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Robin Hood and the Turkish Knight

Composer: Tim Porter. A Musical Play in the Old English Manner,1973

Composer’s Note:

In 1972 the Beaford Centre in North Devon asked me for a companion piece to my folk-opera Sir Gawain and the Green Knight, and I came up with this.

The main numbers were written on a succession of wild autumn nights. These songs proved contemplative on the whole, so I supplemented them with a fragment of an old English song, three Cotswold morris dances, and another old dance tune called the Danish Waltz (which is in fact neither Danish nor a waltz). By now I found that I was getting not so much an opera but more a musical comedy... alternating songs and dialogue hung on a very tenuous plot. Not displeased with this unexpected turn of events, I cooked it up further by adding a touch of a mummers’ play, then a sprinkling of characters from Thomas Hardy... hence the original title The Mellstock Robin Hood. As such it received three productions in 1973 and 1974

Much of the dialogue, and the words of many of the soings, come from Thomas Love Peacock’s witty and lyrical Maid Marian.

This revised version presents the original music in a compact setting, rescored for chamber ensemble and with the Hardyesque accumulation cut away. Though it remains my only musical comedy, and may seem miles away from “serious” opera, it nonethess embodies enduring themes… the seasons, reseurrection, and those mysteries of the forest which cause us to invoke those elusive figures, John Barleycorn, the Green Knight, and Robin Hood.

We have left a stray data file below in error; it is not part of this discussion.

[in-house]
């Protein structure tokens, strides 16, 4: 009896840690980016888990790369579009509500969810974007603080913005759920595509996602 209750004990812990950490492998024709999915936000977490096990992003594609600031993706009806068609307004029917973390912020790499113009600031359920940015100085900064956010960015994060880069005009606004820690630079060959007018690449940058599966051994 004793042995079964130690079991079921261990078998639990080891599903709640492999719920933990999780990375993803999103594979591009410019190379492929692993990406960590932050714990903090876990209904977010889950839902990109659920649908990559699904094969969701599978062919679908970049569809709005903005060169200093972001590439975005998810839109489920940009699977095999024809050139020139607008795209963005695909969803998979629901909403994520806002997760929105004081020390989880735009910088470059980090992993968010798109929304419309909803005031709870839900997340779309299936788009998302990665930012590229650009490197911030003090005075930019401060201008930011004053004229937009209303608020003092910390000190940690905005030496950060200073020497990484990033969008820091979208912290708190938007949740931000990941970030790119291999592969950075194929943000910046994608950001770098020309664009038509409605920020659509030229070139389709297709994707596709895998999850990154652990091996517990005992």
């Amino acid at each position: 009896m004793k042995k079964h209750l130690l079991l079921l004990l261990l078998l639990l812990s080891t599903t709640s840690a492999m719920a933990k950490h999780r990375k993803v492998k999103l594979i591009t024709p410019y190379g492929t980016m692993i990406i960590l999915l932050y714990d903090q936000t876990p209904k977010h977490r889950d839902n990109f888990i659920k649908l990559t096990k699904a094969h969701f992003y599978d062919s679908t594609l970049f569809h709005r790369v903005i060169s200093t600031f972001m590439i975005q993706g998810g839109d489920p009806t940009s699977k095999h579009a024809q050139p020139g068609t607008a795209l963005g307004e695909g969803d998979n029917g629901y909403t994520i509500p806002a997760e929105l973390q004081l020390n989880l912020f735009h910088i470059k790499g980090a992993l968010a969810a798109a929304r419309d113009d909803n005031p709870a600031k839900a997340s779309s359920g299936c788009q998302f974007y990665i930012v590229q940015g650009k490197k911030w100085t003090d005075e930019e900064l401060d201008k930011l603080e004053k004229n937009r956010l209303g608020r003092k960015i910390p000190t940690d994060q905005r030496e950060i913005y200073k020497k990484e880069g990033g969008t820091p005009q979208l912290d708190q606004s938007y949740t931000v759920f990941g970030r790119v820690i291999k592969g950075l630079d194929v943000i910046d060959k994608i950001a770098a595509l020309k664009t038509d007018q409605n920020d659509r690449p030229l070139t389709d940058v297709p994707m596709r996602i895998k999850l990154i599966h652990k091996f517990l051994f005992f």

Cast list

King Richard
Friar Tuck
Little John/Baron
Prince John


1 flute
1 oboe
1 clarinet
1 bassoon
1 violin
1 viola
1 cello


August 1976: West Country tour
January 1978 New Year: West Country tour
Summer 1978: Tour
January 1984: The Folk House, Bristol

Robin among the leaves so green
And Marian his summer's queen
Are figures from our childhood's lore,
But also something rather more.
This winner of a hundred fights
And vanquisher of Norman knights
Was partly Saxon England's way
Of saying that, although it may
Have been outplayed on Senlac Hill
Its constant stream was running still,
And would engulf the Norman few,
Submerging them in me and you.

But further still, long, long ago,
Full fifteen hundred years or so,

The man in green pulled on an oar
When first the Saxons reached this shore;
But as he stepped on land, 'twas clear
He was already living here.
Time passed; the new religion came;
The man in green grinned down the same;
And still he grins from vaults of stone
When you would rather be alone.
It's always Summer in his face,
Because he's Time, but also Place.

Tim Porter